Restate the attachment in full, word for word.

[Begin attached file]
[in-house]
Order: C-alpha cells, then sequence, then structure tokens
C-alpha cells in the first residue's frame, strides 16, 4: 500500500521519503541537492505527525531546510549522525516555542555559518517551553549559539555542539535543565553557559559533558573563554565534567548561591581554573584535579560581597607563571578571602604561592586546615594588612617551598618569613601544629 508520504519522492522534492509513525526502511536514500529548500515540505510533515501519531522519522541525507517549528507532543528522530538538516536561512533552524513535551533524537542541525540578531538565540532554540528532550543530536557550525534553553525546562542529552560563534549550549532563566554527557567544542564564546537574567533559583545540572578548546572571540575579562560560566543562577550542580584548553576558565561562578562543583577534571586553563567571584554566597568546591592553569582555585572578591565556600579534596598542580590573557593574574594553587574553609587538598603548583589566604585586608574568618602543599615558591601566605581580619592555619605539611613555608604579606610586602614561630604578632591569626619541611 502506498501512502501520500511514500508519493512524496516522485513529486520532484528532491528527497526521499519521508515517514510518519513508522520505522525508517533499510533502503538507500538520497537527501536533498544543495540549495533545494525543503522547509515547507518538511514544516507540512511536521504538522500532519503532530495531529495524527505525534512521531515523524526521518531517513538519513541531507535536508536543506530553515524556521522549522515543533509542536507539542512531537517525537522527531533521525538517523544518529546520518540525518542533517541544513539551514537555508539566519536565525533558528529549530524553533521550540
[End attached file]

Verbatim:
[in-house]
Order: C-alpha cells, then sequence, then structure tokens
C-alpha cells in the first residue's frame, strides 16, 4: 500500500521519503541537492505527525531546510549522525516555542555559518517551553549559539555542539535543565553557559559533558573563554565534567548561591581554573584535579560581597607563571578571602604561592586546615594588612617551598618569613601544629 508520504519522492522534492509513525526502511536514500529548500515540505510533515501519531522519522541525507517549528507532543528522530538538516536561512533552524513535551533524537542541525540578531538565540532554540528532550543530536557550525534553553525546562542529552560563534549550549532563566554527557567544542564564546537574567533559583545540572578548546572571540575579562560560566543562577550542580584548553576558565561562578562543583577534571586553563567571584554566597568546591592553569582555585572578591565556600579534596598542580590573557593574574594553587574553609587538598603548583589566604585586608574568618602543599615558591601566605581580619592555619605539611613555608604579606610586602614561630604578632591569626619541611 502506498501512502501520500511514500508519493512524496516522485513529486520532484528532491528527497526521499519521508515517514510518519513508522520505522525508517533499510533502503538507500538520497537527501536533498544543495540549495533545494525543503522547509515547507518538511514544516507540512511536521504538522500532519503532530495531529495524527505525534512521531515523524526521518531517513538519513541531507535536508536543506530553515524556521522549522515543533509542536507539542512531537517525537522527531533521525538517523544518529546520518540525518542533517541544513539551514537555508539566519536565525533558528529549530524553533521550540